Below are different resources available online which the learner may use to study the Polish language on his own.
I have kept the number of resources listed here to a minimum; beyond a few altogether indispensable ones (such as SJP and a dictionary), the most important ingredients to the student’s success are his patient analysis of the Polish before him to infer patterns and his willingness to persevere across not weeks or months but the many years — the Bible in Polish (see below) will sustain him for a lifetime. Anyone under the misconception that Polish may be learnt in three months, as certain ‘modern’ language methods or online personalities may lead one to believe, will be in for a rude awakening indeed.
WSJP and PWN are monolingual Polish dictionaries available for consultation online. As for online bilingual dictionaries, none are satisfying but may include: PONS, Cambridge, WordReference, bab.la, Translatica.
The monolingual WSJP and PWN dictionaries are decent, but one will of course have to understand Polish to use them. I do not find any of the free online bilingual dictionaries particularly useful beyond general vocabulary. I prefer to use the printed Great Polish-English English-Polish Dictionary (Wielki słownik polsko-angielski angielsko-polski) by Jan Stanisławski for my work on this website; I use any of a two-volumed version from the 1960s, a four-volumed version from the 1970s and a four-volumed version from the 1980s. If the reader uses the notes which I have published here to learn Polish, he may consult the vocabulary lists which I have prepared and inserted into the posts.
How to find words in a Polish dictionary: if the learner encountered łokci in his readings and went to look it up in the dictionary, he would not find it: łokci is an inflected form. By using SJP, he will trace inflected forms of words back to their base, dictionary-heading form. By entering łokci into the SJP search field, he will discover that the word in question is łokieć; from there, he may now perform a dictionary search. Any class of word may be entered into the SJP search field.
Polish grammar and pronunciation
Learn the Polish alphabet and how to pronounce the letters on culture.pl or Wikipedia. To consult declensions, try odmiana.net, or Wikisłownik and Wiktionary. A certain number of declensions are available here through the notes on my site; I am always adding new declensions and aim to have presented a decent number of them with time. For verb conjugations, try Cooljugator, bab.la, Verbix.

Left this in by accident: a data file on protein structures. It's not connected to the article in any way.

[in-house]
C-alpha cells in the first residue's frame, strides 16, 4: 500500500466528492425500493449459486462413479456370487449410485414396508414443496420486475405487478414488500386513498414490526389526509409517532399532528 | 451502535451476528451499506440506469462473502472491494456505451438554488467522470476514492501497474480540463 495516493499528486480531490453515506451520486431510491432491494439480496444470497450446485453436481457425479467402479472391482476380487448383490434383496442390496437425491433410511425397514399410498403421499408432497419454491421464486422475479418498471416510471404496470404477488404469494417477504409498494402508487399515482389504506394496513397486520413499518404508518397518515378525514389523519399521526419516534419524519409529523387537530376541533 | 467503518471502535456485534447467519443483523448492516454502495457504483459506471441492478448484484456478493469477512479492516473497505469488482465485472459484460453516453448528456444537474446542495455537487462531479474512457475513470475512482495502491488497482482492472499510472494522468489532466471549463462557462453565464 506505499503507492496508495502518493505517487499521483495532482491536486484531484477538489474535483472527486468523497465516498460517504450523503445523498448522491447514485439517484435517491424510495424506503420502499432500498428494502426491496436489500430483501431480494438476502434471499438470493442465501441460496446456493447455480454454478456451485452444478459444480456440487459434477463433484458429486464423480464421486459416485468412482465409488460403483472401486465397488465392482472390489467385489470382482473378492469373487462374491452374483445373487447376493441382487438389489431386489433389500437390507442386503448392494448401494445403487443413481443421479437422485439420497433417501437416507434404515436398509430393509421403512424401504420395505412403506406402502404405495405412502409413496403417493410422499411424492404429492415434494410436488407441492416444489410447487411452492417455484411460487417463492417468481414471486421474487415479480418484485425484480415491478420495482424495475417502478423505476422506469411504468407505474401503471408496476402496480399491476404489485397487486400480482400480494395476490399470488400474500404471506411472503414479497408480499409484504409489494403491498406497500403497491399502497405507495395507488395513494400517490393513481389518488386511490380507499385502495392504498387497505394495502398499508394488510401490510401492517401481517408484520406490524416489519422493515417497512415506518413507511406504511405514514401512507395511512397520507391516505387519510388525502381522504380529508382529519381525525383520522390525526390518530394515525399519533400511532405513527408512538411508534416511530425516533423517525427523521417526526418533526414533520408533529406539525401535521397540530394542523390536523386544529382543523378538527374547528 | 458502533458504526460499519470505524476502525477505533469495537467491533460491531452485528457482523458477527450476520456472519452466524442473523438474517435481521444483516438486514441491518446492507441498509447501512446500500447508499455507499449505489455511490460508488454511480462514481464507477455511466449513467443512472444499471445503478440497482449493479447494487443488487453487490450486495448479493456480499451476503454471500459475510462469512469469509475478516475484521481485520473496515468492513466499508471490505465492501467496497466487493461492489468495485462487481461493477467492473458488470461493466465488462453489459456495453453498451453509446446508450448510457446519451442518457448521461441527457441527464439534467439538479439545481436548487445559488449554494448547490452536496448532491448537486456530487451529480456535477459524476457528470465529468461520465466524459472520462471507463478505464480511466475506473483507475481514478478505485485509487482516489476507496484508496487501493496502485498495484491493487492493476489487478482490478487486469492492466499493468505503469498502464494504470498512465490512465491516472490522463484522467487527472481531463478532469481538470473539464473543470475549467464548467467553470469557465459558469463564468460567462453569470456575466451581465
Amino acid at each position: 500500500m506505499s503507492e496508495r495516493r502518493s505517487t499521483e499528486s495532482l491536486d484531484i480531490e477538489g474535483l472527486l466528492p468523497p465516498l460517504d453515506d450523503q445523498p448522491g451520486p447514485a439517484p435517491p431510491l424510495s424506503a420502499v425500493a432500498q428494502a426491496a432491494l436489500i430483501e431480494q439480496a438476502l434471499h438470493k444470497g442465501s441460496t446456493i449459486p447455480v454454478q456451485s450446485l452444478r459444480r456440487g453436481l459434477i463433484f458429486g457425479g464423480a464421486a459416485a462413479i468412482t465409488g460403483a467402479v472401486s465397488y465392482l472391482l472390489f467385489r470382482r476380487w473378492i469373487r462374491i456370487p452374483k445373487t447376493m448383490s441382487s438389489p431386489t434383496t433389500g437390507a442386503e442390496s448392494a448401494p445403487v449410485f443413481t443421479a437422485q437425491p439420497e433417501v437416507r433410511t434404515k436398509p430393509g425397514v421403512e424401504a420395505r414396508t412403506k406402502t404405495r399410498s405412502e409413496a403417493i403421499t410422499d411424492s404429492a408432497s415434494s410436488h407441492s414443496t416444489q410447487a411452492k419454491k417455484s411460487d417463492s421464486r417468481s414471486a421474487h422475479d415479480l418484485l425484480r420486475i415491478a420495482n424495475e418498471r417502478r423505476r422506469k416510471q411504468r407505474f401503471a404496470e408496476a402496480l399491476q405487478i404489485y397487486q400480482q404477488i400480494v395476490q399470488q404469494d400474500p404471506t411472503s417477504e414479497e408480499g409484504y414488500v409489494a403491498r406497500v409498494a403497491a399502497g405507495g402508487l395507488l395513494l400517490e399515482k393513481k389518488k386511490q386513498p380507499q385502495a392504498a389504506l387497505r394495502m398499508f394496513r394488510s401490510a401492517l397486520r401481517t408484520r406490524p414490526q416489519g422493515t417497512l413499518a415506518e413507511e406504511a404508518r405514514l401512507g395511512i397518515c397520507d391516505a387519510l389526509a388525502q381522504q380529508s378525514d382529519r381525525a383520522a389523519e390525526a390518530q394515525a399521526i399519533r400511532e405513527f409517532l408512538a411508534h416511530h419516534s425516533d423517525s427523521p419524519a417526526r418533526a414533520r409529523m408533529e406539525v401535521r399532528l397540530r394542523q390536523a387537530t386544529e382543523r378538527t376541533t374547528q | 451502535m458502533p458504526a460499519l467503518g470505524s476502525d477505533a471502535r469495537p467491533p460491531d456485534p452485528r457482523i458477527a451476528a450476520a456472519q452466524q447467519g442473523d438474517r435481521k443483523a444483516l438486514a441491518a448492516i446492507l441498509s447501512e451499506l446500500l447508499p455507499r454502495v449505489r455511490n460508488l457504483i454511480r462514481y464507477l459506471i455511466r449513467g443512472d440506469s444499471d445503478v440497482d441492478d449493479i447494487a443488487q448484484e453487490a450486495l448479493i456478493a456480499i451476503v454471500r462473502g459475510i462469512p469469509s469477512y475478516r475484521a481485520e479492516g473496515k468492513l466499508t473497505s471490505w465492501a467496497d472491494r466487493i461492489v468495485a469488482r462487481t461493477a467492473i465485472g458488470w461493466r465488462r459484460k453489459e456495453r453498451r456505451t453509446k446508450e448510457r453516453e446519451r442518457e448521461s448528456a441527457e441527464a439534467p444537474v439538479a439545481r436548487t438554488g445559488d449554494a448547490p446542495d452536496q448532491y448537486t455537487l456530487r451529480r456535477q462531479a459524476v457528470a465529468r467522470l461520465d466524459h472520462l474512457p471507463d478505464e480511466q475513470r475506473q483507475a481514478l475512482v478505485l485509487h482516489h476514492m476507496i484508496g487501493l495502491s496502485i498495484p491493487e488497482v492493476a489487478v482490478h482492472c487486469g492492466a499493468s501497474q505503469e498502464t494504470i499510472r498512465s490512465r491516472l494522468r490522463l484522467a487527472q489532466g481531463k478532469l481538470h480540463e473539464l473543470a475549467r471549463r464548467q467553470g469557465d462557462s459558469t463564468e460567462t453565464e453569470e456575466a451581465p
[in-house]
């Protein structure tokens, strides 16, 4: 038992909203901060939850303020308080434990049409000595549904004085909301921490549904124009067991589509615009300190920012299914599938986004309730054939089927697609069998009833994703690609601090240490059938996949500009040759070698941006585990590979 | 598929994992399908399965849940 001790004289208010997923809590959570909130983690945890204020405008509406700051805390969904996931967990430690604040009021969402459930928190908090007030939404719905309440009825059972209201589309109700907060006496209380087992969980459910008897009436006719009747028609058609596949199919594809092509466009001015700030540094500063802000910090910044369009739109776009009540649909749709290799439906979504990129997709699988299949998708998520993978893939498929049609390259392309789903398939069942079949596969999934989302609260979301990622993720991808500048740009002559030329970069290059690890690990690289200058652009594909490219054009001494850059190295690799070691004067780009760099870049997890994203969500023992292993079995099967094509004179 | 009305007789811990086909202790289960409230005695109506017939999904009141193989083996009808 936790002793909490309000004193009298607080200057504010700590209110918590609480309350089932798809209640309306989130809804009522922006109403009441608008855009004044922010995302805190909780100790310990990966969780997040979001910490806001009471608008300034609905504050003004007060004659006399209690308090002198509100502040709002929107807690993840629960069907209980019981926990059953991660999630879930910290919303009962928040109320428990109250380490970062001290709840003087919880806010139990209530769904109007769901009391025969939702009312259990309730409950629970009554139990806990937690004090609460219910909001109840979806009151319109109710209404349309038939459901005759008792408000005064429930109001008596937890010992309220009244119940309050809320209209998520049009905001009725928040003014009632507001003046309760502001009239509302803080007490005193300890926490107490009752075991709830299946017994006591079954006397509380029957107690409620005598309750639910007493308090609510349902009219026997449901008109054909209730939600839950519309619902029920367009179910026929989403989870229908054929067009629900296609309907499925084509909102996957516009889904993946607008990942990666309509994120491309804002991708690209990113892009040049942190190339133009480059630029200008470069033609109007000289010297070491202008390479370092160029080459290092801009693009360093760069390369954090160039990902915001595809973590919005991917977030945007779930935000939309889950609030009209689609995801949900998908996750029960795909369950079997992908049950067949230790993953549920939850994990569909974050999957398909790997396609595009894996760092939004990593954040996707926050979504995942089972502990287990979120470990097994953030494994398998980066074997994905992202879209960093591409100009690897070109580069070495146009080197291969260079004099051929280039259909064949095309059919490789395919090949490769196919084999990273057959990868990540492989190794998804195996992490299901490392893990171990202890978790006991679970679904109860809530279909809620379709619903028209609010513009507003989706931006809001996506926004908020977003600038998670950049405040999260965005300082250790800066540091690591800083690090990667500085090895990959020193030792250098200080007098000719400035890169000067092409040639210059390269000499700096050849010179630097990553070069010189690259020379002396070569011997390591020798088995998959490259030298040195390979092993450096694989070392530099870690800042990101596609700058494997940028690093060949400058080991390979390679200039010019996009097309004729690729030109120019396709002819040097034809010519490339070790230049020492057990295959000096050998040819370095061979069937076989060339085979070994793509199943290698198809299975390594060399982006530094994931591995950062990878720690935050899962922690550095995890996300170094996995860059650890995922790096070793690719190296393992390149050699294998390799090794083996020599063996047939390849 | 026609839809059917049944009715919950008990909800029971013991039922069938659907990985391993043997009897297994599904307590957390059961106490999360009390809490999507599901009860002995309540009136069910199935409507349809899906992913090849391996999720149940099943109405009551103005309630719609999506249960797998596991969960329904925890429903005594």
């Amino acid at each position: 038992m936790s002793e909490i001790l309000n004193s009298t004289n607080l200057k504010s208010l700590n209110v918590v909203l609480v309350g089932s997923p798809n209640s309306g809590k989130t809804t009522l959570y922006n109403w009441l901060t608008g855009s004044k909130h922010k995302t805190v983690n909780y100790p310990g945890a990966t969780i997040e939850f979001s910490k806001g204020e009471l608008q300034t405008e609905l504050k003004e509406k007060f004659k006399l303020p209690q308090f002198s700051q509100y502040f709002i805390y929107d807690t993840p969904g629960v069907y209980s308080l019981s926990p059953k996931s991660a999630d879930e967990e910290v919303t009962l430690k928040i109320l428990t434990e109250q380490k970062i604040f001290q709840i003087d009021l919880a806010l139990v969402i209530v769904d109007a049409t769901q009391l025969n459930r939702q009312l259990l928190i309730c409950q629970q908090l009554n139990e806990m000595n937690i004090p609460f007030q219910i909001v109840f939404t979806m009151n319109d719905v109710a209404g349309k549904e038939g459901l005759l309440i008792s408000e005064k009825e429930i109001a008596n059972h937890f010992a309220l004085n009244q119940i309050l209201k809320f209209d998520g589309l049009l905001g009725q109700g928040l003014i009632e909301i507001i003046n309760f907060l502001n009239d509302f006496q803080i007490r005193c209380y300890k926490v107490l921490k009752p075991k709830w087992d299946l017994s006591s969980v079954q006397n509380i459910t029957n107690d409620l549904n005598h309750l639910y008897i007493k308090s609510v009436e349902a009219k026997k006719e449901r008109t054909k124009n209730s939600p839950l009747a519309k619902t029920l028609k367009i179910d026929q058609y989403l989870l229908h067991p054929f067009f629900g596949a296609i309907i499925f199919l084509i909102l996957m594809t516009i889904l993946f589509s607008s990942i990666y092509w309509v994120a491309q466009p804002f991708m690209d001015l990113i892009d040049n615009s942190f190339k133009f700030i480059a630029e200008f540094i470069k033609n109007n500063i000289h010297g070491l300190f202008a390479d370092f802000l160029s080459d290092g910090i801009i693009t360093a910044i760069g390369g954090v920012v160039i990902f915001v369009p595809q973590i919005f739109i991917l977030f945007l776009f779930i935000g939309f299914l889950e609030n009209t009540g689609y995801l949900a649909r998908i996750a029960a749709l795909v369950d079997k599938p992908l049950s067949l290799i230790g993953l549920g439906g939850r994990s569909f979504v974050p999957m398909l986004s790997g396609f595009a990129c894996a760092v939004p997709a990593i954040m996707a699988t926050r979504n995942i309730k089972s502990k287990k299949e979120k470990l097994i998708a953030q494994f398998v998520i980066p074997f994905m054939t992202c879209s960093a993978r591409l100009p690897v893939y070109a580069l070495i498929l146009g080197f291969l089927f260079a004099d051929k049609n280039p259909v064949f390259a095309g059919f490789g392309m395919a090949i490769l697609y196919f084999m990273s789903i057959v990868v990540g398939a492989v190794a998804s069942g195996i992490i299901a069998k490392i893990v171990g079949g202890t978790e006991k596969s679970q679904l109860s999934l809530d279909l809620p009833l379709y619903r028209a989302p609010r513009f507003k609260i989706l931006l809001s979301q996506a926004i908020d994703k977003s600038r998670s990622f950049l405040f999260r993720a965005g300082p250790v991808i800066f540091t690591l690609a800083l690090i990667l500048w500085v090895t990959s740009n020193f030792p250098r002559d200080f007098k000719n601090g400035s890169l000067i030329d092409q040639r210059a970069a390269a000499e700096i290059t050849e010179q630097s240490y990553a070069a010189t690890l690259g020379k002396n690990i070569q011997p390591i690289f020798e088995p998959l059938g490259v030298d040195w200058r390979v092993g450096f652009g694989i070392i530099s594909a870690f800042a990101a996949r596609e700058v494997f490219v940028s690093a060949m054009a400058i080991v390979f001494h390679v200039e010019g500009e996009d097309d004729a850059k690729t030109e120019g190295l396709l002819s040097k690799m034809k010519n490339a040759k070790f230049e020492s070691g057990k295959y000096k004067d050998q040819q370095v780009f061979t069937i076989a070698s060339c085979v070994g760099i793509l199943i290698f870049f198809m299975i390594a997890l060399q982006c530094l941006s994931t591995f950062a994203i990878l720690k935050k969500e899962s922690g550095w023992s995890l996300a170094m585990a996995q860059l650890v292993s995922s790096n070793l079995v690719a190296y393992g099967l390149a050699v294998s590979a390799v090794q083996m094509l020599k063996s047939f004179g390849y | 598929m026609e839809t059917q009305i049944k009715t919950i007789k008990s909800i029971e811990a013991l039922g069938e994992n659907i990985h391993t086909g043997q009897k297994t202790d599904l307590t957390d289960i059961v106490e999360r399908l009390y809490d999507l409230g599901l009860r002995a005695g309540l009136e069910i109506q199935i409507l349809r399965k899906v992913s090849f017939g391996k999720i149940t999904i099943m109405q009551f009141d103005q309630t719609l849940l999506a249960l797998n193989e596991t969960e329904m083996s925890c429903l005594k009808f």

To learn the grammar of Polish itself, I recommend choosing a text (preferably one for which the learner is able to obtain both a Polish version and a version in his language) and analysing the language of it on one’s own; if the learner were to work his way through the text of the Bible (see below), the grammar of Polish would progressively reveal itself to him and he would not remain perpetually at a beginner’s level, for he would have a great deal of material with which to work across the years.
Reading and listening in Polish
On this very website, the learner may study Polish through the Bible; he may consult the vocabulary and grammar notes as he works his way through the chapters. Using the Biblia Tysiąclecia to learn the Polish language comes with my highest recommendation. Study begins at Rdz 1, which is the first chapter of the book of Genesis. If the learner has chosen to study Polish by this method, he may listen to all that which he has studied: the entire text of the Bible has been recorded.
And why not — if a little break from Polish were needed, the reader may wish to start getting his Friulian underway.